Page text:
12. Groupthink effect: The 'We'll define our stakeholders as the people we already know' syndrome.

13. Only money talks: The 'those so-called stakeholders aren't actually funding anything directly, so they're not real customers' syndrome.


Peter-Anthony Glick
http://leveragingknowledge.blogspot.com

05 March 2007

Organizational cultures not conducive to effective leveraging of knowledge.

The list of 10 “syndromes” listed below is not exhaustive so anyone spotting a missing factor hindering knowledge sharing, please post a comment with your suggestion.


1. A strictly hierarchical top-down structure: The “you should not share knowledge outside your department without your manager’s approval” syndrome.

2. Focus on short-term objectives: the “no need to share knowledge since once objectives are met, it wont be needed anymore” syndrome.

3. Reward achievements of each individual based solely on personal objectives: the “you are judged on what you achieved, not on what others have achieved with your help” syndrome.

4. Organisational silos that do not (or poorly) communicate/collaborate: the “we cannot possibly need help from anyone outside our very experienced and specialized group” syndrome.

5. Lack of trust: the “why should I take the risk to help whom I compete with, I wouldn’t get the recognition for it anyway” syndrome.

6. Internal politics: “Knowledge is Power so I retain it” syndrome.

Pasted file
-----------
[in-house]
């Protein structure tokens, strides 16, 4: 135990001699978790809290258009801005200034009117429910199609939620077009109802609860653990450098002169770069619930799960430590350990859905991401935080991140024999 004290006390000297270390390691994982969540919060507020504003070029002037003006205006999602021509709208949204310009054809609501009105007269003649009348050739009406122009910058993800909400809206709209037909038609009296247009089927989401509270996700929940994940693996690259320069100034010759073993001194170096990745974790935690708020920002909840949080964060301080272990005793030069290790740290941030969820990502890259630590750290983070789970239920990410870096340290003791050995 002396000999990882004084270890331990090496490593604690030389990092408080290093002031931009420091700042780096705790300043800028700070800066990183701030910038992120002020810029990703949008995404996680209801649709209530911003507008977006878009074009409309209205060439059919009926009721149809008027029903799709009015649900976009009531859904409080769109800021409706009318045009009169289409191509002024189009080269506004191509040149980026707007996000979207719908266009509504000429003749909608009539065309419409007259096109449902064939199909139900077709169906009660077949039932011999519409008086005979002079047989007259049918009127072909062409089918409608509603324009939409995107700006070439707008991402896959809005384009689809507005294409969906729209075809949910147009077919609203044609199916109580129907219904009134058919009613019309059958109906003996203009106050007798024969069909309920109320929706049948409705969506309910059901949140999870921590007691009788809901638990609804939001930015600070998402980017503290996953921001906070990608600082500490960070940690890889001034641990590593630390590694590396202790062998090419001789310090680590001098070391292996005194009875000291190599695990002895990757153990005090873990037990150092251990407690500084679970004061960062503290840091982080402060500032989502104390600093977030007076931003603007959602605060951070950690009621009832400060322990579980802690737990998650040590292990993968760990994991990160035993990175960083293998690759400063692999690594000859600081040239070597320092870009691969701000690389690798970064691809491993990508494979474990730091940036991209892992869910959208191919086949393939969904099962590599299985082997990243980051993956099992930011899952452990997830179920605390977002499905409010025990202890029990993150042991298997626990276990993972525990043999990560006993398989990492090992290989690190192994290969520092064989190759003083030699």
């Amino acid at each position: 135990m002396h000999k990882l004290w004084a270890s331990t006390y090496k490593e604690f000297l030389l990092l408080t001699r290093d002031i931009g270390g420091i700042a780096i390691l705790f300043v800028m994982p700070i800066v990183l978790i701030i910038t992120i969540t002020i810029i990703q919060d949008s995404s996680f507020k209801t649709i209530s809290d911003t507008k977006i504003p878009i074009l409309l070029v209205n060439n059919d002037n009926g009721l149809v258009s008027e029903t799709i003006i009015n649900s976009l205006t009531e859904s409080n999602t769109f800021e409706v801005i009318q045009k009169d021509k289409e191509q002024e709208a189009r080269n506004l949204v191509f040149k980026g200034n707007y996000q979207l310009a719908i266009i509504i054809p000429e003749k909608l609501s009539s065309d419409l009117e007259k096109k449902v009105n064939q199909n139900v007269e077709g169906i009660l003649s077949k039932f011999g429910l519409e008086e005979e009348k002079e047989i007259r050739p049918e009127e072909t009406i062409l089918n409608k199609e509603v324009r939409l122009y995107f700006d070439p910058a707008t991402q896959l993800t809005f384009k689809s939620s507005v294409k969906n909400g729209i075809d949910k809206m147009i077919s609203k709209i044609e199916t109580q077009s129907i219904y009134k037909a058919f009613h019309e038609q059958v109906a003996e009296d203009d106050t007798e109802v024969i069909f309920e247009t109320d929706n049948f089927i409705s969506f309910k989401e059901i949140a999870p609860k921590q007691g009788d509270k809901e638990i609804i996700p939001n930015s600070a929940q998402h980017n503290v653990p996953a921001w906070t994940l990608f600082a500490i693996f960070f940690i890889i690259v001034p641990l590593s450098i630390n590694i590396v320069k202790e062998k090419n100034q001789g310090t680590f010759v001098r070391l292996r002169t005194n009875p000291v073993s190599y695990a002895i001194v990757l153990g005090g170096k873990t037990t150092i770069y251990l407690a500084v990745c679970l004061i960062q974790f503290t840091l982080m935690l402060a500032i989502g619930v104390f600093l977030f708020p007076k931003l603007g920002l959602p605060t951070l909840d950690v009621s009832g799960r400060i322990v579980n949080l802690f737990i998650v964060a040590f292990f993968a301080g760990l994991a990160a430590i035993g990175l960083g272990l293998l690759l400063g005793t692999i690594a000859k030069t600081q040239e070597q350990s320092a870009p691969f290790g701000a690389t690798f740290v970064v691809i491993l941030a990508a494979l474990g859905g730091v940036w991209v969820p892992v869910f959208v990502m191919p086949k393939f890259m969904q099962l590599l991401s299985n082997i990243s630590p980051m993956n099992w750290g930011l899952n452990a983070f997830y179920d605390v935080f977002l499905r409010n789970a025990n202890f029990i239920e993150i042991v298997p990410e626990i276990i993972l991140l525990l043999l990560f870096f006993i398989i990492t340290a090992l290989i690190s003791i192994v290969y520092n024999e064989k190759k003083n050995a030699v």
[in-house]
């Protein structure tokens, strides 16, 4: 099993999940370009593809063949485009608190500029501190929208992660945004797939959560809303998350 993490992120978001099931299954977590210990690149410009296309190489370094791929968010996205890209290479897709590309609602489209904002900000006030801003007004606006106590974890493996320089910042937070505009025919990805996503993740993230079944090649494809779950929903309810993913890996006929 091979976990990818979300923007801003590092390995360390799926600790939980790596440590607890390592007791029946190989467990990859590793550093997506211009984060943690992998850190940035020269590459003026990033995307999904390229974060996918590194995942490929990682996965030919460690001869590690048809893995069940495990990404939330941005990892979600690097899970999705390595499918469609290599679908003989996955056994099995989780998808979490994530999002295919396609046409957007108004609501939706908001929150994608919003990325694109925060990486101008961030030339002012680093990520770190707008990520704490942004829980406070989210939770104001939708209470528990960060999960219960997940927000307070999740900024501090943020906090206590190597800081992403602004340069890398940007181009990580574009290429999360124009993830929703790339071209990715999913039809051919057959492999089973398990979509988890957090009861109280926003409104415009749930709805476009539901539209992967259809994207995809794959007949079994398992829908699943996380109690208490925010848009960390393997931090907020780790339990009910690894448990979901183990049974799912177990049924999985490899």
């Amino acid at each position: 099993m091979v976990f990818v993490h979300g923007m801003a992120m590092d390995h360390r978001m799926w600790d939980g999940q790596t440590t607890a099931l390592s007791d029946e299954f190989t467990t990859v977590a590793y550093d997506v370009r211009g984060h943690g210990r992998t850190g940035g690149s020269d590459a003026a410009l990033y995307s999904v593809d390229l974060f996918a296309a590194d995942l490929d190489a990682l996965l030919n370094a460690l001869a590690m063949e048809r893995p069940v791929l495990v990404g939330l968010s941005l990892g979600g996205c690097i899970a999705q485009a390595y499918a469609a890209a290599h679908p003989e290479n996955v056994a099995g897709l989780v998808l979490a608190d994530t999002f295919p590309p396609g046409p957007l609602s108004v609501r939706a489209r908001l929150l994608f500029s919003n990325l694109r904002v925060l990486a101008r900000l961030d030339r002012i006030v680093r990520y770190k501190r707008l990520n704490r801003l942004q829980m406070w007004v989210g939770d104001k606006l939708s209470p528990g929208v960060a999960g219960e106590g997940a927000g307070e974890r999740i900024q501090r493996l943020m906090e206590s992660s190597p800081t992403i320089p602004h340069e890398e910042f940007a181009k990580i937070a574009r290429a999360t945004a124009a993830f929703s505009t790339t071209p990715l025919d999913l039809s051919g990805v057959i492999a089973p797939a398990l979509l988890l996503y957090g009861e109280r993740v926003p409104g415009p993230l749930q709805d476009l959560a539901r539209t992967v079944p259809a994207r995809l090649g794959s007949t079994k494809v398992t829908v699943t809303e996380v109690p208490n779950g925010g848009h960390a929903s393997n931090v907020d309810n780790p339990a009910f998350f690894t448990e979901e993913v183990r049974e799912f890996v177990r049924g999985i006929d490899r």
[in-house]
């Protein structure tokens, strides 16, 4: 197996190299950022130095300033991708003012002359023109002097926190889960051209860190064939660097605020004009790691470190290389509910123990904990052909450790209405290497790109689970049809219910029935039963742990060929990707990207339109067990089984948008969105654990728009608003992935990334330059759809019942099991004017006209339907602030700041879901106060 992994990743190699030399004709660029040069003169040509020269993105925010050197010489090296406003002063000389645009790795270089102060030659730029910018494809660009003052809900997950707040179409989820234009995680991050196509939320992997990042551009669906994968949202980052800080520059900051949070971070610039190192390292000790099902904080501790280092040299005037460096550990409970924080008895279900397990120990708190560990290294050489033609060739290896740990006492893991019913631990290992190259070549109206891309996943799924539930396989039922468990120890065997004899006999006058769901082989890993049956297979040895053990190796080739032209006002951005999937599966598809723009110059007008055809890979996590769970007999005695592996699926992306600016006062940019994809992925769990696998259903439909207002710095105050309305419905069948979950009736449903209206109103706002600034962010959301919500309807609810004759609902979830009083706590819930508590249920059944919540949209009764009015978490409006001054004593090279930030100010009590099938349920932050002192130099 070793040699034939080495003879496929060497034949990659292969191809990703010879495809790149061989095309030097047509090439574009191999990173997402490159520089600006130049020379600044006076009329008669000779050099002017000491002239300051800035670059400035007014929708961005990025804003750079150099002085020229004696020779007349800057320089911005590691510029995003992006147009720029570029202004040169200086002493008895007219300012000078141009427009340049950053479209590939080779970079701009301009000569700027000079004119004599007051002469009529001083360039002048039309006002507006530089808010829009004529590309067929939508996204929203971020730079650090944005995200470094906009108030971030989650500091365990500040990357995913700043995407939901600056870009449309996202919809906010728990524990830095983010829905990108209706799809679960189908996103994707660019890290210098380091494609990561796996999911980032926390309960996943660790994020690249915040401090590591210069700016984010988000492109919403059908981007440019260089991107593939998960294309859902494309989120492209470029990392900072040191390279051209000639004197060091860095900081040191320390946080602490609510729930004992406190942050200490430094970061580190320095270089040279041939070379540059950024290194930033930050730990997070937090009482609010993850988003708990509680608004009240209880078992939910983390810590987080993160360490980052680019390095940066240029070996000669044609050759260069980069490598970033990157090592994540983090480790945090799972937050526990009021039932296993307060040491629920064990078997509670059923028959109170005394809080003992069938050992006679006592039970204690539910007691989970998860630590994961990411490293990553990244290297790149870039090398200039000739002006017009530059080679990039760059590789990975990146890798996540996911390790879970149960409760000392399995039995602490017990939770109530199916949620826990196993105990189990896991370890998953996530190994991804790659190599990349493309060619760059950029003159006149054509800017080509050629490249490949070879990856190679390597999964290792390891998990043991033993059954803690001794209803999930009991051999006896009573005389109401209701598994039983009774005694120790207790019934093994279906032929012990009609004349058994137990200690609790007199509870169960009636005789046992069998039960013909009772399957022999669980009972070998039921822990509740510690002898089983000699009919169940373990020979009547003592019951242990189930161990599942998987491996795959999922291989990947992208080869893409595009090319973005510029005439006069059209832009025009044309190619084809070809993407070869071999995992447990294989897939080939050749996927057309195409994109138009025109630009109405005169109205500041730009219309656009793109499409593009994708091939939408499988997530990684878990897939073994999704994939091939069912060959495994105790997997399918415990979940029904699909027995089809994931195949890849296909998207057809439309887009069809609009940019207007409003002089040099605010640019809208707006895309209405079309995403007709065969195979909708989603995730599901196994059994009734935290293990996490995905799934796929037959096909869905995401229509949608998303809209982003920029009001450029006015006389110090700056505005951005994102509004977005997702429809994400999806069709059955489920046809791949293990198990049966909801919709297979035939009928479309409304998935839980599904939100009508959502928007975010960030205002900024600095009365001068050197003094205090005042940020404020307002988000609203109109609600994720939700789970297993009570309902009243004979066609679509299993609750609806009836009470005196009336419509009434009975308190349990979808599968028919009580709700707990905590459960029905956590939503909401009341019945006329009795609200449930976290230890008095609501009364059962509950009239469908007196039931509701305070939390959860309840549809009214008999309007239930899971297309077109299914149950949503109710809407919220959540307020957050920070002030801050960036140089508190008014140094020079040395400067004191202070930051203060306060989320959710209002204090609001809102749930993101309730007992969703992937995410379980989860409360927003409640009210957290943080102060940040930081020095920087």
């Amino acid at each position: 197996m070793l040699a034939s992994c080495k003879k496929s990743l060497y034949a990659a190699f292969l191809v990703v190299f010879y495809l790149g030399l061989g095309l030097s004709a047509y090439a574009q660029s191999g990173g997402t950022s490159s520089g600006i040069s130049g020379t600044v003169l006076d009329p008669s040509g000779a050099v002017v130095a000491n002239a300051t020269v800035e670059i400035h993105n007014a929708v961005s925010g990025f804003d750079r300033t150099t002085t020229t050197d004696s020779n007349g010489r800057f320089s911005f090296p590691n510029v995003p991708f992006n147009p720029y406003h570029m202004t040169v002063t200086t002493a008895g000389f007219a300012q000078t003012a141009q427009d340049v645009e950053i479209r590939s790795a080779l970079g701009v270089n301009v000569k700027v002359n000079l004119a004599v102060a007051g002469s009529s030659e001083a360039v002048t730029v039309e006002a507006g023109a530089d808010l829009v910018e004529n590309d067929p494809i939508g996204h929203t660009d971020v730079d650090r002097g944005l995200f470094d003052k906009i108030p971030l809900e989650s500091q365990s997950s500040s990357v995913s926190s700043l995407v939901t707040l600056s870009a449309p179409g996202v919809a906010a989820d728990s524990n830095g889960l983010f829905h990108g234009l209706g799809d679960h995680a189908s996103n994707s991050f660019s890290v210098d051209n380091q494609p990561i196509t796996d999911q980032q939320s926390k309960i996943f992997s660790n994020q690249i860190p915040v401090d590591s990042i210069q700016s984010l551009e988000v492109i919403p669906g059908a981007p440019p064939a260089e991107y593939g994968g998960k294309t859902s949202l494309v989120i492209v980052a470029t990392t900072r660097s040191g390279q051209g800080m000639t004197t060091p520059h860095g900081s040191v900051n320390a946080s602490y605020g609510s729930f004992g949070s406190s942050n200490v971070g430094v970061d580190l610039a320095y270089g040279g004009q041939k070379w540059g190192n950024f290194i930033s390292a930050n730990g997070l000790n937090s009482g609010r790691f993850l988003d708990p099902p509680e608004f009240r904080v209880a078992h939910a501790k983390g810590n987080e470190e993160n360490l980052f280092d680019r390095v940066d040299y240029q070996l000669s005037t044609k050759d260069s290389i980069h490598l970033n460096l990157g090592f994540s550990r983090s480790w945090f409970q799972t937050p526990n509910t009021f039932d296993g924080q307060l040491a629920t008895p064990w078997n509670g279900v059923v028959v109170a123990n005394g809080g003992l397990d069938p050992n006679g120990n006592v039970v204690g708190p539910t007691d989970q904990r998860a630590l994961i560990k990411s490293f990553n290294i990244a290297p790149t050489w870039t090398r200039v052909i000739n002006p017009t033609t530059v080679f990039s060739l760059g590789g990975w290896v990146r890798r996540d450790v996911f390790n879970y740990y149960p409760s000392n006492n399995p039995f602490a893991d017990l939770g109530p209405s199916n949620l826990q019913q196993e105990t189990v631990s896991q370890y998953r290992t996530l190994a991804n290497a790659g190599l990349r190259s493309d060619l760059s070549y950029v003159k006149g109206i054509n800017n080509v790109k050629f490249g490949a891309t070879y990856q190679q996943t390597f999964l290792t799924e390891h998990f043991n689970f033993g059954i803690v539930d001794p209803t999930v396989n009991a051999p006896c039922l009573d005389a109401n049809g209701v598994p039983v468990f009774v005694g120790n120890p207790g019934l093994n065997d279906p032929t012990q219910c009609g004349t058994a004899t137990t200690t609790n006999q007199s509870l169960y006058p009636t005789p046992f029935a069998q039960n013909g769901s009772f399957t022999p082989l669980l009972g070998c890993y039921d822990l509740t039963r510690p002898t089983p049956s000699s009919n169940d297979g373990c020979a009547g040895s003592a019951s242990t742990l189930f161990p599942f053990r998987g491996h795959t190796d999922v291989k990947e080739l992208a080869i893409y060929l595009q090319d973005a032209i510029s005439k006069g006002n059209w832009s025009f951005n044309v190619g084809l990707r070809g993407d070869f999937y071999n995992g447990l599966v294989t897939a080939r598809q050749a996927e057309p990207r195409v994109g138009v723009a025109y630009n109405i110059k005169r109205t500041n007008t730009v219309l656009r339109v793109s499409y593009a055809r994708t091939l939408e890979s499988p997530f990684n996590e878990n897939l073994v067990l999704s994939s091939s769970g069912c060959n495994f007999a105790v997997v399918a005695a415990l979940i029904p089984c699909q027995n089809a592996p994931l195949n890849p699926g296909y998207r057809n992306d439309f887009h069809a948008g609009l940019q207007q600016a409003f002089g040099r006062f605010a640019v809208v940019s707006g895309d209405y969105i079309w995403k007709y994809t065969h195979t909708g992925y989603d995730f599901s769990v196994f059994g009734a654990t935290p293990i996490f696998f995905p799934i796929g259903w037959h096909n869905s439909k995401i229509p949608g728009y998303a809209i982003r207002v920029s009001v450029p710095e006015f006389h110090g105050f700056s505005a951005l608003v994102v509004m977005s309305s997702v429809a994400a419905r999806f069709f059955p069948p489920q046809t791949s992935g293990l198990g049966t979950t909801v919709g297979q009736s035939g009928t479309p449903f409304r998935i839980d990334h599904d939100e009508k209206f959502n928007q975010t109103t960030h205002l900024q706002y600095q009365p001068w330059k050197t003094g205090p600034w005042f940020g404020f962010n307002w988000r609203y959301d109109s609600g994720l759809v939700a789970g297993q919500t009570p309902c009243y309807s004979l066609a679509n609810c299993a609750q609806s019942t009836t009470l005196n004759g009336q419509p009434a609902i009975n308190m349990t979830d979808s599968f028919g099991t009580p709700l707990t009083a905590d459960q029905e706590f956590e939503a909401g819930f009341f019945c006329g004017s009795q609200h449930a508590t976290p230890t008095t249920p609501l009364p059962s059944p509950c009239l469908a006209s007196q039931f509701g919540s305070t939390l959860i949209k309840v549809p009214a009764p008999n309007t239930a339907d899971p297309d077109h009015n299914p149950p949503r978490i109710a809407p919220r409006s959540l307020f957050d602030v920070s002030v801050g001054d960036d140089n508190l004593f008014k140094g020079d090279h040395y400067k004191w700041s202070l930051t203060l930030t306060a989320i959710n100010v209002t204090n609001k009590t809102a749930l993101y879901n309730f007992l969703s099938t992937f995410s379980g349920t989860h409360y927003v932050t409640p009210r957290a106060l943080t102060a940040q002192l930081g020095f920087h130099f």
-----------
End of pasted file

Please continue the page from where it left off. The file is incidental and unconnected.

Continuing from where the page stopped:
7. Lack of Awareness of internal knowledge: The “I do not expect anyone in the company to have the experience/skills I need” syndrome.

8. Lack of Availability of internal knowledge: The “others probably could benefit from my experience but I’m too busy to check, let alone actually help” syndrome.

9. Too much Pride: The now too famous "not invented here" syndrome.

10. The confidentiality issue: The “we fear that some vital competitive knowledge can get into the wrong hands, so the least we share it, the smaller the risk” syndrome.

You can test your organization against these 10 cultural traits. The more of them fits your workplace, the more of a challenge you will have to promote knowledge sharing. Some are more difficult to deal with such as internal politics, but I would conjecture that you will need to address all the relevant traits at some point in the process. They all have their importance and only one of them - deep rooted in the organizational culture - can jeopardize leveraging knowledge efforts.

Check my updated list with 6 more syndromes:
http://leveragingknowledge.blogspot.com/2007/03/organizational-cultures-not-conducive_20.html#links

Peter-Anthony Glick
http://leveragingknowledge.blogspot.com